Can I email him? I need to know if it was me — or what the deal is. Not that I think he is "the one" for me, or even that I want to go out with him again. Am I obsessing a little too much?
Washington: So, you’re saying you don’t care about him, but you care about his opinion of you?
If you’d like to see him again, then email him to say you’d like to see him again. If you don’t, then don’t, and celebrate the simplicity of it all.
Dear Carolyn: I've been dating a woman for two years now, but lately it feels like I'm being taken advantage of. Every time we go out, whether she suggests it or I do, I'm expected to pay for the night's entertainment. I do make more money than she does, but she lives at home, pays little or no rent and spends all her money on clothes or other things for herself. This woman believes in equality (a self-labeled feminist), yet expects the man to be "the man."
There are times I believe there could be a future for us, but if this is a sign of things to come, I'm a bit worried. What do you think?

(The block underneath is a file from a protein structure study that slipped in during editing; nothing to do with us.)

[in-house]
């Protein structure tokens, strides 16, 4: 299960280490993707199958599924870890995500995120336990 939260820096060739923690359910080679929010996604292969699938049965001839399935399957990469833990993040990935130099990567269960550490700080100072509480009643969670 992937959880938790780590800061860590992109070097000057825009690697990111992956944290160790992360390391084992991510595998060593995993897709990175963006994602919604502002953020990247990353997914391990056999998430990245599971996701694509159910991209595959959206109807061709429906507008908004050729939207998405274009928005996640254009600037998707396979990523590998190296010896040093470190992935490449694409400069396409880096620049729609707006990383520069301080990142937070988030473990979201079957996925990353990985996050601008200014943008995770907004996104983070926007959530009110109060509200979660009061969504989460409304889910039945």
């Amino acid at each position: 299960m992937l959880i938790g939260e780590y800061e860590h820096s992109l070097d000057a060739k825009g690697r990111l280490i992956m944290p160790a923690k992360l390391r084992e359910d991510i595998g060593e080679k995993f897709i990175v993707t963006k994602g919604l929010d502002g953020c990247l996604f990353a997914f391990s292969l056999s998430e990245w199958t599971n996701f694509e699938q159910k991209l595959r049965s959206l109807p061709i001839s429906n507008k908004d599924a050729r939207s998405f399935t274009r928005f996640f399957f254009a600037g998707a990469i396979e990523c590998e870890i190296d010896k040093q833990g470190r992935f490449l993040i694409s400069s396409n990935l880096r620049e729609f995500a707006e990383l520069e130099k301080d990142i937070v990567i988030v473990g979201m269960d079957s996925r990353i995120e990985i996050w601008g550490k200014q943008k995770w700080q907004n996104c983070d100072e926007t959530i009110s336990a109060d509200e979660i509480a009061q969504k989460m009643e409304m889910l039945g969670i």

D.J.: I think her self-described feminism sounds more like me-ism — a worldview in which beliefs follow behavior, as opposed to the vastly preferable reverse. What Baby wants, Baby rationalizes.
However: My getting this from your 67-word description of her means you’re actually the one who thinks this. Whether I agree is irrelevant; please trust yourself to believe what you believe, and stand up for those beliefs.
You never once said you like her.
Dear Carolyn: How can I walk away from a relationship that I'm not ready to let go of yet? I am not being treated well. The guy just hasn't made me a priority in his life, and everyone tells me I need to walk away.
The problem is that I am not ready to let go. I still have that hope in my heart that we'll work out, and I have absolutely no interest in meeting anyone else. Am I crazy for hanging on?
— Starving for His Attention
Starving for His Attention: Certainly you’re going to let go only when you’re ready to, or when the intrigue supply dwindles, whichever comes first. If my calling you crazy will move things along, then, sure, I’m at your service. You know, to help. But I doubt it will.
What will help, I think, when it dawns on you, is that people can be busy; people can be slow to date, slow to trust, slow to find you physically attractive; people can be confused, distracted, scarred, grieving — all of them openings for optimistic projection. But when they enjoy somebody’s company, they seek it. Unless he’s transparently happy to see you, don’t weigh yourself down with hope.